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Penn @ Villanova, loses 22-10 26 Lyle Marsh Credit: Melanie Lei

With the Penn football team traveling up the Main Line to take on top-ranked Villanova, Penn coach Al Bagnoli knew what to expect.

“One of the problems in this game is you can’t make a mistake,” he said. “Your margin of error is basically nil.”

While the Quakers kept within striking distance of the Wildcats, a number of mistakes and a costly injury proved to make the difference in Saturday night’s matchup.

Facing its best competition of the year, Penn yielded just one turnover, won the time-of-possession battle and racked up fewer penalty yards than Villanova. But the Red and Blue eventually fell to the more athletic Wildcats in a 22-10 defeat.

After encountering some trouble early on against a tough ’Nova defense, Penn finally broke through in the second quarter.

Sophomore running back Lyle Marsh catalyzed a 16-play, 80-yard touchdown drive with 40 rushing yards before sophomore running back Brandon Colavita punched the ball through at the goal line with a two-yard dive.

The game’s first score came with a price however, as Marsh suffered a game-ending injury. Penn coach Al Bagnoli disclosed after the game that Marsh had probably shattered his forearm and likely played his last down for Penn this season.

The Red and Blue’s luck started going downhill from there.

After the defense forced a three-and-out on the following series, Penn’s offense took over at their own 17-yard line. With quarterback Ryan Becker in the shotgun for his first snap of the game, Luis Ruffolo — filling in for injured All-Ivy center Joe D’Orazio — snapped the ball over Becker’s head into the endzone, resulting in a safety.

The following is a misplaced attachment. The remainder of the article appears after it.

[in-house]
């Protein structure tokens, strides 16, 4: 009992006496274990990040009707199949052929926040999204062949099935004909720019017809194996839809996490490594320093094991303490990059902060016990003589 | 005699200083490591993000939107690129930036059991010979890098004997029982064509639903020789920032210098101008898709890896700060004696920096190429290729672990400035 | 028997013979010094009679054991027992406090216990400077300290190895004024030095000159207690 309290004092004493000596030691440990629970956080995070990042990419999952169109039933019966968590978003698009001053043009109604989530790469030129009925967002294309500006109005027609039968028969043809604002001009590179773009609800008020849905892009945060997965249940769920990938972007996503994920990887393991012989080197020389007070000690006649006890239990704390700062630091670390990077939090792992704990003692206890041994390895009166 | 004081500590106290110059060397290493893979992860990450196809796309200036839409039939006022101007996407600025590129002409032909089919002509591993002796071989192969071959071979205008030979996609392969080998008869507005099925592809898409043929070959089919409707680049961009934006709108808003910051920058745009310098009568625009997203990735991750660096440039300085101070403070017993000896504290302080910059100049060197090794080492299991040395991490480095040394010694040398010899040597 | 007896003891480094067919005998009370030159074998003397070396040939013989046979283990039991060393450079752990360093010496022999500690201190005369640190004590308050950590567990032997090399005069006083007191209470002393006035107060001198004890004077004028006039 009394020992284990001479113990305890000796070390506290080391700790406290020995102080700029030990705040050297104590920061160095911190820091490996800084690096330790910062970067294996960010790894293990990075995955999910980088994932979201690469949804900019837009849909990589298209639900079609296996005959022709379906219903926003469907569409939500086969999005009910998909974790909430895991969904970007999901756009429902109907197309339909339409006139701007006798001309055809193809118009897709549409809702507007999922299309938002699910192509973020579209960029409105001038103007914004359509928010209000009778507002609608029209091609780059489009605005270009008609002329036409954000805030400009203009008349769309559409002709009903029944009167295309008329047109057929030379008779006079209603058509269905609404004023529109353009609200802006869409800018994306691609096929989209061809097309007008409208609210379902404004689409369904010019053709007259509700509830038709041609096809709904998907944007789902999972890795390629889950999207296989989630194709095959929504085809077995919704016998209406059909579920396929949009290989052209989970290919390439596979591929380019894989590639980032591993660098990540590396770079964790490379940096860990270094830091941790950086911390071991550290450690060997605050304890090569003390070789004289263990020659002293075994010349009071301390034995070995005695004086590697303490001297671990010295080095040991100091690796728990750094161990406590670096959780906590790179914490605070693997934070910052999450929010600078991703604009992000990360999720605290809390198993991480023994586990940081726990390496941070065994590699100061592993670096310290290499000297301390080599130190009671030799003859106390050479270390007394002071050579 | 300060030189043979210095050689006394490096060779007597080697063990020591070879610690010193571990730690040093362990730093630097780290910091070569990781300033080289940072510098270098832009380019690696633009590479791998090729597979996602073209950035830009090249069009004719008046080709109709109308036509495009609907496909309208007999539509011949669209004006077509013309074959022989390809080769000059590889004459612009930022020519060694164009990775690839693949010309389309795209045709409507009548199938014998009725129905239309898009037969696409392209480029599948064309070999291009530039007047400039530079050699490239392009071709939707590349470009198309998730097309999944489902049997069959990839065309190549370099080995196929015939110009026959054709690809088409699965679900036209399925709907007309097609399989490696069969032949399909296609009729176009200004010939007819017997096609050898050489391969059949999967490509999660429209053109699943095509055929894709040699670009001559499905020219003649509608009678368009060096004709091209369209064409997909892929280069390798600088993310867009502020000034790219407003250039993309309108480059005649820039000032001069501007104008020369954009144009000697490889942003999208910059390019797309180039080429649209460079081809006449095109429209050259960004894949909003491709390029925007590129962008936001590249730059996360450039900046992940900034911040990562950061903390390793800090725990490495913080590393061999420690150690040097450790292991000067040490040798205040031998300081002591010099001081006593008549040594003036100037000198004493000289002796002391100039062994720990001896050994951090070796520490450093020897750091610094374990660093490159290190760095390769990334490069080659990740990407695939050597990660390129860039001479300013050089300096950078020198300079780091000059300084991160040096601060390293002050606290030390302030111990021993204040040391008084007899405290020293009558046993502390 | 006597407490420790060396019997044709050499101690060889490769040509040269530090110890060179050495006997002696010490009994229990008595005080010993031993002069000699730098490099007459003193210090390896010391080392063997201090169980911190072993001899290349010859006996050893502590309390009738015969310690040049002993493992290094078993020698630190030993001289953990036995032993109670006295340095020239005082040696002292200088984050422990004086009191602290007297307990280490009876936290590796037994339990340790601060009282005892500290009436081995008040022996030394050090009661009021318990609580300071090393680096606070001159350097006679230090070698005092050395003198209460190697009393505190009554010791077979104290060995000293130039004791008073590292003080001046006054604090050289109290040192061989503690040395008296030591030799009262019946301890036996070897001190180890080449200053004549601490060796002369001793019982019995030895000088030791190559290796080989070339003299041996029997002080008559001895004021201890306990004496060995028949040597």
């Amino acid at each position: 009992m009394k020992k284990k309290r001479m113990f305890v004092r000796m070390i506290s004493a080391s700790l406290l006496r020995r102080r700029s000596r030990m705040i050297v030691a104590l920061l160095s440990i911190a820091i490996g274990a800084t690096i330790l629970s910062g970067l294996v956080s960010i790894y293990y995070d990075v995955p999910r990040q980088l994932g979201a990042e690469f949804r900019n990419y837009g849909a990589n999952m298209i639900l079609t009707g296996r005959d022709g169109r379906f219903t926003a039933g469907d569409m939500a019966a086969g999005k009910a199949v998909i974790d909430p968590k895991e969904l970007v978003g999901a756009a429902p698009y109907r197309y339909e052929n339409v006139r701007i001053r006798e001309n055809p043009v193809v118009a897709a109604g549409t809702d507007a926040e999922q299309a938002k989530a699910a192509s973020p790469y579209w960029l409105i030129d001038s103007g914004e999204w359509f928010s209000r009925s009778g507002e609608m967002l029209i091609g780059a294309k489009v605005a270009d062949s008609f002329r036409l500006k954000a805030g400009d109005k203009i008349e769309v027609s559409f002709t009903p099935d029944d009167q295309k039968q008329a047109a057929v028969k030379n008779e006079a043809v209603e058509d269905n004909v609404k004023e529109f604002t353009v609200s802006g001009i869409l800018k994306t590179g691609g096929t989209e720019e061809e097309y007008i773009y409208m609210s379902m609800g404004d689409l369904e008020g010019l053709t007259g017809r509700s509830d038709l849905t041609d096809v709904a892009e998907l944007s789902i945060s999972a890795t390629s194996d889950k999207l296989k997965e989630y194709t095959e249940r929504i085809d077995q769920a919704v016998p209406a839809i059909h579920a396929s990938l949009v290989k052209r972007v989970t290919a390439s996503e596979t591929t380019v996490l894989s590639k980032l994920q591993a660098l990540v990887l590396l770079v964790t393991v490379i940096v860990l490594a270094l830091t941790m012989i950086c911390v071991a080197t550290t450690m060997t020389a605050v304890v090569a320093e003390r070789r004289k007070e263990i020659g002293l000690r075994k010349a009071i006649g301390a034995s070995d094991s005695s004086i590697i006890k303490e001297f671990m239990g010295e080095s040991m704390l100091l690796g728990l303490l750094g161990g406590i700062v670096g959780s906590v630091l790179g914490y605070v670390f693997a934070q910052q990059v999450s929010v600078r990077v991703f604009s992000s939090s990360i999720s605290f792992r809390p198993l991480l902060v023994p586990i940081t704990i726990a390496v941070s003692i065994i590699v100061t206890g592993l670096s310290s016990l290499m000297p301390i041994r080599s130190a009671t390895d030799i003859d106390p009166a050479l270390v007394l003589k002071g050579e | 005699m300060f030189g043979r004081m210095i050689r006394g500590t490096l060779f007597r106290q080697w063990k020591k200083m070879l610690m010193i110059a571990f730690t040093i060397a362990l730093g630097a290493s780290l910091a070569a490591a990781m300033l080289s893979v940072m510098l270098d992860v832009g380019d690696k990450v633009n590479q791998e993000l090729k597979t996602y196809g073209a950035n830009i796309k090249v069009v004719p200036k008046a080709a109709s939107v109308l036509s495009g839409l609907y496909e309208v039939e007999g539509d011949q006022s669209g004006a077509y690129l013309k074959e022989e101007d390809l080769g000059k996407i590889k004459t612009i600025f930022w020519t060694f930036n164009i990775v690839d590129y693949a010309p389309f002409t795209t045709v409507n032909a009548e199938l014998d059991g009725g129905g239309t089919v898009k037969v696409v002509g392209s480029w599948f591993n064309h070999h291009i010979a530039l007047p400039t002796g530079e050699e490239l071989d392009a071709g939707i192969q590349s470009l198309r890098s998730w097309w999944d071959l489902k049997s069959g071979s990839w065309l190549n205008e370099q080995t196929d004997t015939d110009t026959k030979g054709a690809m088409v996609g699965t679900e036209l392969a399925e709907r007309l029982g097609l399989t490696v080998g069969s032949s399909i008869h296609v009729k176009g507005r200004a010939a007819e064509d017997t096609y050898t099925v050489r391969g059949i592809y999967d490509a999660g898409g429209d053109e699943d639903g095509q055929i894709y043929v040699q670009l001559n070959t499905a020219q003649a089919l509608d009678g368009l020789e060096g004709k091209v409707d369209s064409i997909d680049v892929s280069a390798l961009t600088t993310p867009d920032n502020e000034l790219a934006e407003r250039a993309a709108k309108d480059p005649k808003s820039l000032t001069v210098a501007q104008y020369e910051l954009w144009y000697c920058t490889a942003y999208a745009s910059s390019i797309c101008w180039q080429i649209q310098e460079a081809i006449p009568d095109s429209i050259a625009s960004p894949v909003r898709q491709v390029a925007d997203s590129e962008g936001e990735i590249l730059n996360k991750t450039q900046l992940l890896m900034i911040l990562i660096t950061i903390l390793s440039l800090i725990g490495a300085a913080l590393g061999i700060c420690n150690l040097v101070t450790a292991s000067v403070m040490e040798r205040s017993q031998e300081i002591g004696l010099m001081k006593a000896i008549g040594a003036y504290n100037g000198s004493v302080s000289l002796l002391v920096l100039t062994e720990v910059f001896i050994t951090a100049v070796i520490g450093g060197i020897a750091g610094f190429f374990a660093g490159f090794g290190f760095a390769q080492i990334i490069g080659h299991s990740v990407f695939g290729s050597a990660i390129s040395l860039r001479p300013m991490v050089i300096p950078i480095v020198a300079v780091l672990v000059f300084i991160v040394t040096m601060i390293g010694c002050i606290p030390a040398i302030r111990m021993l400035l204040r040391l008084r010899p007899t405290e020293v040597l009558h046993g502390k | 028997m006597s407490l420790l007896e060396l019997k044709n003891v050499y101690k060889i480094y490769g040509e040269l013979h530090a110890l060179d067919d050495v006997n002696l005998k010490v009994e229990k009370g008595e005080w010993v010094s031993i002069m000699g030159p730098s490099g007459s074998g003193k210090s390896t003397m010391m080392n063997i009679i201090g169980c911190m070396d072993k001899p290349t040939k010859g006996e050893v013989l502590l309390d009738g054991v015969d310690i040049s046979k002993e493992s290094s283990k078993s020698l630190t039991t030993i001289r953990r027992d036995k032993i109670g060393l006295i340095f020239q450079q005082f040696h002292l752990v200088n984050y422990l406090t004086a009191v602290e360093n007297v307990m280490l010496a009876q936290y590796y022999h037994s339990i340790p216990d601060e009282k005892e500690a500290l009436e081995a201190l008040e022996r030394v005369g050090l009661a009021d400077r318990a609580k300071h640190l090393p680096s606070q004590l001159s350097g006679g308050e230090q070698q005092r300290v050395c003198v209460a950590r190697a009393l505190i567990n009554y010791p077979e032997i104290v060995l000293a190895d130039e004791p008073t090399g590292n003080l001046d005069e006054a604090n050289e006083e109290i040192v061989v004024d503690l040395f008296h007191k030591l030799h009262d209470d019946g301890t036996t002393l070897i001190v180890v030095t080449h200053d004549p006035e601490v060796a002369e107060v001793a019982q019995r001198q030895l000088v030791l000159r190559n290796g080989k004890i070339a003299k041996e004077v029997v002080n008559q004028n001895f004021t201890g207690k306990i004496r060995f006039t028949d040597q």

With the score now 7-2, Penn was forced to punt, giving the Wildcats great field position on the ensuing drive.

With some strong play from QB Chris Whitney, ’Nova took only seven plays to hit paydirt, as running back Angelo Babbaro finished off the drive with a one-yard score. The Wildcats took a 9-7 lead into halftime.

Neither team had much success moving the ball after the break, until Villanova started a drive from inside their own 15-yard line. The Penn defense initially stalled the Wildcats, until the Quakers roughed the punter, giving the ’Nova drive new life.

Later in the drive, ’Nova RB Aaron Ball found a huge hole and broke free. He made it all the way from the Wildcats’ 34-yard line to the Penn 15 before being chased down by Penn safety Josh Powers, who masterfully punched the ball out, resulting in a turnover which the Quakers recovered in their endzone.

After struggling to move the ball since Marsh’s departure in the second quarter, Penn’s offense finally picked up in the onset of the fourth frame, as quarterback Billy Ragone marched the Quakers down the field on the strength of a few clutch completions. Andrew Samson capped off the drive with a 19-yard field goal, putting the Quakers up 10-9.

However the lead wouldn’t stand for long.

The Wildcats stormed right back into Penn territory on the following drive, which was highlighted by a 21-yard touchdown strike from Whitney to wide out Norman White.

Villanova coach Andy Talley elected to go for the two-point conversion to make it a seven-point ballgame but Whitney’s pass to the back of the endzone was incomplete.

The Quakers started their next drive at the Penn 28-yard line down only five points with 4:23 remaining. Needing a score, Ragone began to lead the Quakers toward the 50 with two big completions.

However on a 1st-and-10 play from the Penn 48, Ragone attempted to hit his tight end in the flat. Yet ’Nova defensive back James Pitts jumped the route and took the ball back to the house, sealing the win for the Wildcats.

“A bad snap, an interception, a missed field goal, you just can’t do that in this game,” Bagnoli said.

“It’s one of those games where they force you — because of their athleticism — to play virtually a perfect game, which is really hard to do.”

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